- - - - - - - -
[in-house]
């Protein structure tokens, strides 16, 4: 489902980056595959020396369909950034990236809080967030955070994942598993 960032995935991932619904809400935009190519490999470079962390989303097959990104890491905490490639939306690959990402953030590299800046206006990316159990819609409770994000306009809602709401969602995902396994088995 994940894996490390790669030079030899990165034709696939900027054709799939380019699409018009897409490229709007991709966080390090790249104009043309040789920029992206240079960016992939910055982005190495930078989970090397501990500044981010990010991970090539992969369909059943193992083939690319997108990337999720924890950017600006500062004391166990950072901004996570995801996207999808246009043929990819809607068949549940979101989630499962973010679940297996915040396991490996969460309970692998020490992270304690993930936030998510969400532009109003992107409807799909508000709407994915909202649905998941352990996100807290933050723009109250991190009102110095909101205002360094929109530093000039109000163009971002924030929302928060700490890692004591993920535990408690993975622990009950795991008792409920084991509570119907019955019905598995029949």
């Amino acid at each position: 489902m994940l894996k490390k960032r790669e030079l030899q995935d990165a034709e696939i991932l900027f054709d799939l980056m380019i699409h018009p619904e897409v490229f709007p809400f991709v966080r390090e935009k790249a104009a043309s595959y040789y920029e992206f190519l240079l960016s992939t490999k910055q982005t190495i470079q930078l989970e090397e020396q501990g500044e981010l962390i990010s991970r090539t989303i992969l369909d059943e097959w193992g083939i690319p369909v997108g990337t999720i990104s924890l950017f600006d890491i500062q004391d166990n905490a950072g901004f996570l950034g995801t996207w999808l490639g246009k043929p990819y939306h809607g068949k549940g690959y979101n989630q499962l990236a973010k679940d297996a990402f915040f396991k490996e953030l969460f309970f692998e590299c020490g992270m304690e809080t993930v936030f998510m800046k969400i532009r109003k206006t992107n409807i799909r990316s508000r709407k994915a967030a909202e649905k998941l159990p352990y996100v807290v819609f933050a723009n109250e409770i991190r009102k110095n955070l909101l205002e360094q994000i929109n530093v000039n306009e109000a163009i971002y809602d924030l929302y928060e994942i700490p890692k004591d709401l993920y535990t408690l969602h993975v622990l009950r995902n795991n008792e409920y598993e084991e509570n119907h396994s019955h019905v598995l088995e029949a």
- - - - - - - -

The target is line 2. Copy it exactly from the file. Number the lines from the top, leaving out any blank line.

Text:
């Protein structure tokens, strides 16, 4: 489902980056595959020396369909950034990236809080967030955070994942598993 960032995935991932619904809400935009190519490999470079962390989303097959990104890491905490490639939306690959990402953030590299800046206006990316159990819609409770994000306009809602709401969602995902396994088995 994940894996490390790669030079030899990165034709696939900027054709799939380019699409018009897409490229709007991709966080390090790249104009043309040789920029992206240079960016992939910055982005190495930078989970090397501990500044981010990010991970090539992969369909059943193992083939690319997108990337999720924890950017600006500062004391166990950072901004996570995801996207999808246009043929990819809607068949549940979101989630499962973010679940297996915040396991490996969460309970692998020490992270304690993930936030998510969400532009109003992107409807799909508000709407994915909202649905998941352990996100807290933050723009109250991190009102110095909101205002360094929109530093000039109000163009971002924030929302928060700490890692004591993920535990408690993975622990009950795991008792409920084991509570119907019955019905598995029949």